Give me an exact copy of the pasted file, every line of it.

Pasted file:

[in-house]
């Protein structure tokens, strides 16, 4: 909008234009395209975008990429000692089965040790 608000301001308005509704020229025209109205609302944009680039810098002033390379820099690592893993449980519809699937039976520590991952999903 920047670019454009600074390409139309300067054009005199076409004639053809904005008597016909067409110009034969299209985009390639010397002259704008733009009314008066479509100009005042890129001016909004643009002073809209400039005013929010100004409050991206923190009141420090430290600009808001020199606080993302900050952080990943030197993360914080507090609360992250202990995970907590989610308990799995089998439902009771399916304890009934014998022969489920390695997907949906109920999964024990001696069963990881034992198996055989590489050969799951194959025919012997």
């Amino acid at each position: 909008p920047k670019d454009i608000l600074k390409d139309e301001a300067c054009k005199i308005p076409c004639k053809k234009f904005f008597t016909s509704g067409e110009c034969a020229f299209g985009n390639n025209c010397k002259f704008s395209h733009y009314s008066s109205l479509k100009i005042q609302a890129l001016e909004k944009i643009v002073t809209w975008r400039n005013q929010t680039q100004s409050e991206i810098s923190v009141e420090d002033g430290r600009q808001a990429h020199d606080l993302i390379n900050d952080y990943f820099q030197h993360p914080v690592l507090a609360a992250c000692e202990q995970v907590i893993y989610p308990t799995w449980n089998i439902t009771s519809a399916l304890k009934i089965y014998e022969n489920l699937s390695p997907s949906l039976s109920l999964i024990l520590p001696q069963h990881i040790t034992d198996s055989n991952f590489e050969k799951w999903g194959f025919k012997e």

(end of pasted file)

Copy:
[in-house]
């Protein structure tokens, strides 16, 4: 909008234009395209975008990429000692089965040790 608000301001308005509704020229025209109205609302944009680039810098002033390379820099690592893993449980519809699937039976520590991952999903 920047670019454009600074390409139309300067054009005199076409004639053809904005008597016909067409110009034969299209985009390639010397002259704008733009009314008066479509100009005042890129001016909004643009002073809209400039005013929010100004409050991206923190009141420090430290600009808001020199606080993302900050952080990943030197993360914080507090609360992250202990995970907590989610308990799995089998439902009771399916304890009934014998022969489920390695997907949906109920999964024990001696069963990881034992198996055989590489050969799951194959025919012997």
């Amino acid at each position: 909008p920047k670019d454009i608000l600074k390409d139309e301001a300067c054009k005199i308005p076409c004639k053809k234009f904005f008597t016909s509704g067409e110009c034969a020229f299209g985009n390639n025209c010397k002259f704008s395209h733009y009314s008066s109205l479509k100009i005042q609302a890129l001016e909004k944009i643009v002073t809209w975008r400039n005013q929010t680039q100004s409050e991206i810098s923190v009141e420090d002033g430290r600009q808001a990429h020199d606080l993302i390379n900050d952080y990943f820099q030197h993360p914080v690592l507090a609360a992250c000692e202990q995970v907590i893993y989610p308990t799995w449980n089998i439902t009771s519809a399916l304890k009934i089965y014998e022969n489920l699937s390695p997907s949906l039976s109920l999964i024990l520590p001696q069963h990881i040790t034992d198996s055989n991952f590489e050969k799951w999903g194959f025919k012997e």